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Justices hold 1st meeting since leak of draft Roe opinion

Justices hold 1st meeting since leak of draft Roe opinion


Justices hold 1st meeting since leak of draft Roe opinion

WASHINGTON — The Supreme Court’s nine justices met in private Thursday for the first time since the leak of a draft opinion that would overrule Roe v. Wade and sharply curtail abortions in roughly half the states.

The court offered no word on what was discussed in the gathering in the justices' private, wood-paneled conference room, other than to indicate at least one decision will be announced Monday.

By custom, no one aside from the justices attended and the most junior among them, Justice Amy Coney Barrett, was responsible for taking notes.

The abortion case is among 37 unresolved cases that were argued in the fall, winter and spring. The justices typically issue all their decisions by early summer.

Thursday’s conference came at an especially fraught moment, with the future of abortion rights at stake and an investigation underway to try to find the source of the leak.

Chief Justice John Roberts last week confirmed the authenticity of the opinion, revealed by Politico, in ordering the court's marshal to undertake an investigation.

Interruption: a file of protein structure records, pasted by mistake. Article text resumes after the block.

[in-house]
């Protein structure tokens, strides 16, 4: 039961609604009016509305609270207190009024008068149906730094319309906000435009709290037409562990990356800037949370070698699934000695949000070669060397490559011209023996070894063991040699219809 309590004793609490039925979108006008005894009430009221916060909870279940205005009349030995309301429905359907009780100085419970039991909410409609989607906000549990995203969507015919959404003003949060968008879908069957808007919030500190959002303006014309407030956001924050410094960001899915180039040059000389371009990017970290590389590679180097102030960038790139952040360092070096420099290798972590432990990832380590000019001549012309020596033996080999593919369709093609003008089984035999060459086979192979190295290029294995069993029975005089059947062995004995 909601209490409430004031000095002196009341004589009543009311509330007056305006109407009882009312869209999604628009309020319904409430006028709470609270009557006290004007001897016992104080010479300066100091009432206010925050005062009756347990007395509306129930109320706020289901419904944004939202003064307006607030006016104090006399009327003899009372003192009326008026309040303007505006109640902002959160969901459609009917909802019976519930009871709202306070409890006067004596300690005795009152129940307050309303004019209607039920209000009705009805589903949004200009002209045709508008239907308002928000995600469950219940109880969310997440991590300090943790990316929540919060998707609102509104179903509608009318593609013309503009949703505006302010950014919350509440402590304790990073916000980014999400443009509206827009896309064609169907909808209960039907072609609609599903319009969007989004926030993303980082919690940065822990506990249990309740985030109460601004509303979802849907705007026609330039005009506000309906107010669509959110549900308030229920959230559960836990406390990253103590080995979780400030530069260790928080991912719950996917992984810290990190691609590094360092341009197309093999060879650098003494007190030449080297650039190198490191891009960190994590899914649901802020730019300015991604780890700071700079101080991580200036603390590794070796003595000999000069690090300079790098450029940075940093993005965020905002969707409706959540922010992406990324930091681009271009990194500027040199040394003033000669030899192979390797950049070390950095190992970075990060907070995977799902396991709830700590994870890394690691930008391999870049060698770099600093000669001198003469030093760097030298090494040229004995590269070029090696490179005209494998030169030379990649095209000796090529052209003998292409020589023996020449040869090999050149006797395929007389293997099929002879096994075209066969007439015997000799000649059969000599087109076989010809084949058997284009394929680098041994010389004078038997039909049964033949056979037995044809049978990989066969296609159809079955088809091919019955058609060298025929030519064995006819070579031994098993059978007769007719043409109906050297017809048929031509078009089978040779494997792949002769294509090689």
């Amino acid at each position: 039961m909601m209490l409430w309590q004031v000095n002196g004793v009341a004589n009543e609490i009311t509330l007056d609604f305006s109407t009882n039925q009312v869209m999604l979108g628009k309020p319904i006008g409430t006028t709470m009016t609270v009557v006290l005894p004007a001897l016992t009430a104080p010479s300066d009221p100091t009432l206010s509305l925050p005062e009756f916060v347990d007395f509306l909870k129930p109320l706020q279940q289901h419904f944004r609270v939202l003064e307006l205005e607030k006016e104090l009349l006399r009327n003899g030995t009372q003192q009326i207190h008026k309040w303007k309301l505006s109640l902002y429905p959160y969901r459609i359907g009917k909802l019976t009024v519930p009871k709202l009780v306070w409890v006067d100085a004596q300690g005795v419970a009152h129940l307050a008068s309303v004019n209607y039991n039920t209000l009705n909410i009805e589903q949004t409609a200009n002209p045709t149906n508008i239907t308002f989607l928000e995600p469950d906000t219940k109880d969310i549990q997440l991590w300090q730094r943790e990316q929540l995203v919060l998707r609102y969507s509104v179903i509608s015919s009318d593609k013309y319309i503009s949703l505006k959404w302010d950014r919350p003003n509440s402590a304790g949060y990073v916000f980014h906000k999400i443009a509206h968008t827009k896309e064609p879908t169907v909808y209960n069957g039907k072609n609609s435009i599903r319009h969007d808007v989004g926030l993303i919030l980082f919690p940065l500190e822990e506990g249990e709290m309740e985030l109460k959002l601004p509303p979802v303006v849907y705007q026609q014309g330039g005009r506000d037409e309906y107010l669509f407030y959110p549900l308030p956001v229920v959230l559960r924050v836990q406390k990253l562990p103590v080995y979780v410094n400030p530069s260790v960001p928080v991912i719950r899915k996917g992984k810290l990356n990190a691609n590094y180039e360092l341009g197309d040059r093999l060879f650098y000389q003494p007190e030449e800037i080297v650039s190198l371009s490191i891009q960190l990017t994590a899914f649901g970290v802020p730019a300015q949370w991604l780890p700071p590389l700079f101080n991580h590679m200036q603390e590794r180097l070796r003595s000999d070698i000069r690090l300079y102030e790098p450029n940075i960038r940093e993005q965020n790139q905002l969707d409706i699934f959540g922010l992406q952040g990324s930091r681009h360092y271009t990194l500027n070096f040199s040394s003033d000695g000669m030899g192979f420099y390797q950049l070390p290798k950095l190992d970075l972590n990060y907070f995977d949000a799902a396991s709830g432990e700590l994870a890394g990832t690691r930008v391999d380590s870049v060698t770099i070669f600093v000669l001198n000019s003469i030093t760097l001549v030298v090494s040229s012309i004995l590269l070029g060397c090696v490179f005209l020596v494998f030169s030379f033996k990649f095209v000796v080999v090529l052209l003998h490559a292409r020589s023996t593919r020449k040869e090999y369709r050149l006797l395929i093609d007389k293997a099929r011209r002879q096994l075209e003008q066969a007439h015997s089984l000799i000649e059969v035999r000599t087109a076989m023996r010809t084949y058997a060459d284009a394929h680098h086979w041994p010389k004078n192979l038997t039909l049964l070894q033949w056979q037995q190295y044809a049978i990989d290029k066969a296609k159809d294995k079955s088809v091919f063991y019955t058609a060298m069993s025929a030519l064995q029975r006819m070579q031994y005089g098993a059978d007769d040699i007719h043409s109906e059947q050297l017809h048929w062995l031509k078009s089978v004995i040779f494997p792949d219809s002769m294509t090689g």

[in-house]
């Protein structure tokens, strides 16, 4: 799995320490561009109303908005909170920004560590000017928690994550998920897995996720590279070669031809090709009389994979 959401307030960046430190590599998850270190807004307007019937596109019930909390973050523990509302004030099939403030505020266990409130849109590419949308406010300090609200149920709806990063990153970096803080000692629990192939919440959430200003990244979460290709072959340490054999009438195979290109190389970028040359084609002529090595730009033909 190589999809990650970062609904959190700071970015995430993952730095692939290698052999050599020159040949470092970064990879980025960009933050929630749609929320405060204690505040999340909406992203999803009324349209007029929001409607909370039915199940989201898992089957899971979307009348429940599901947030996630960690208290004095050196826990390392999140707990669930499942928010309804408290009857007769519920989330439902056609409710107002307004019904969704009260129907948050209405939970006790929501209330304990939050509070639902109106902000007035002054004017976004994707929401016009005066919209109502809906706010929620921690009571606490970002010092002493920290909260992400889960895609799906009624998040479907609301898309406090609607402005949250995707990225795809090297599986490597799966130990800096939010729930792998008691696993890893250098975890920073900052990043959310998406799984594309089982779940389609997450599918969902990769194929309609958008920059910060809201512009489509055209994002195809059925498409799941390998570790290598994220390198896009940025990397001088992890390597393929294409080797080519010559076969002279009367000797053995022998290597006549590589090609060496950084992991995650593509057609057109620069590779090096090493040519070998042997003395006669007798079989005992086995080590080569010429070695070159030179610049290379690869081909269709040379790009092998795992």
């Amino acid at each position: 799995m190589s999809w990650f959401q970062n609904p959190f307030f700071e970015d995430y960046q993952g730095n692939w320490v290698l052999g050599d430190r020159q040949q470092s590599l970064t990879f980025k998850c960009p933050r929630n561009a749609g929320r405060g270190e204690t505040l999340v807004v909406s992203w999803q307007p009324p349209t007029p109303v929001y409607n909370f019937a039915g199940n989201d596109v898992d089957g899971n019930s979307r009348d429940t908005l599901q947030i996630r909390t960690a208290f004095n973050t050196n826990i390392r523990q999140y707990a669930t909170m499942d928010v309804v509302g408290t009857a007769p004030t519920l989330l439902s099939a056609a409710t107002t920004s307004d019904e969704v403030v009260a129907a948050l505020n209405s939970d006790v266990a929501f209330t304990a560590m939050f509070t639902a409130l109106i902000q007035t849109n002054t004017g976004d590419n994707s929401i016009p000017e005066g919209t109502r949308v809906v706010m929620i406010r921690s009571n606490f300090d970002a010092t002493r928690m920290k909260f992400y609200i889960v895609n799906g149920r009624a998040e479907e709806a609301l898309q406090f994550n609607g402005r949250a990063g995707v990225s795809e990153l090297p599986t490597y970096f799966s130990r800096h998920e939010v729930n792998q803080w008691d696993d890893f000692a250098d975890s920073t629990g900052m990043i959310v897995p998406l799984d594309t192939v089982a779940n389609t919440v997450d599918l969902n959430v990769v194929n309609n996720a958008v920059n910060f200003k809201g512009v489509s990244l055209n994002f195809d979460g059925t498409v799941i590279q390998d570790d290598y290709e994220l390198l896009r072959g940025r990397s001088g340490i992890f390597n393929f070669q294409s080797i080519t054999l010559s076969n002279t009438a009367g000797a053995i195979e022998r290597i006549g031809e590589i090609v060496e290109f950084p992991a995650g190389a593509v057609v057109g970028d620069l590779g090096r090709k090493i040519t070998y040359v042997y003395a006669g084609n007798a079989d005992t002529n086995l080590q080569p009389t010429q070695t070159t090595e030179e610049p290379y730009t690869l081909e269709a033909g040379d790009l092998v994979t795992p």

Roberts stressed that the draft, written by Justice Samuel Alito and circulated in February, may not be the court's final word. Supreme Court decisions are not final until they are formally issued and the outcomes in some cases changed between the justices’ initial votes shortly after arguments and the official announcement of the decisions.

That's true of a major abortion ruling from 1992 that now is threatened, Planned Parenthood v. Casey, when Justice Anthony Kennedy initially indicated he would be part of a majority to reverse Roe but later was among five justices who affirmed the basic right of a woman to choose abortion that the court first laid out in roe in 1973.

Kennedy met privately with Justices Sandra Day O'Connor and David Souter to craft a joint opinion, with no hint to the public or even to other justices about what was going on.

“I think it’s tradition and decorum that everyone corresponds in writing about things that are in circulation,” said Megan Wold, a former law clerk to Alito. “But at the same time, there’s nothing to prevent a justice from picking up the phone to call, from visiting someone else in chambers.”

A major shift in the current abortion case seems less likely, at least partly because of the leak, abortion law experts and people on both sides of the issue said.

“I think the broad contours are very unlikely to change. To the extent the leak matters, it will make broad changes unlikely,” said Mary Ziegler, a scholar of the history of abortion at the Florida State University law school.

Sherif Gergis, a University of Notre Dame law professor who once was a law clerk for Alito, agreed. “I’ll be surprised if it changes very much,” Gergis said.

It's not clear who leaked the opinion, or for what purpose. But Alito's writing means that there were at least five votes in December to overrule Roe and Casey, just after the court heard arguments over a Mississippi law that would ban abortion after 15 weeks of pregnancy.

Based on their questions at arguments, Justice Clarence Thomas and former President Donald Trump's three appointees, Justices Neil Gorsuch, Brett Kavanaugh and Barrett, seemed most likely to join Alito.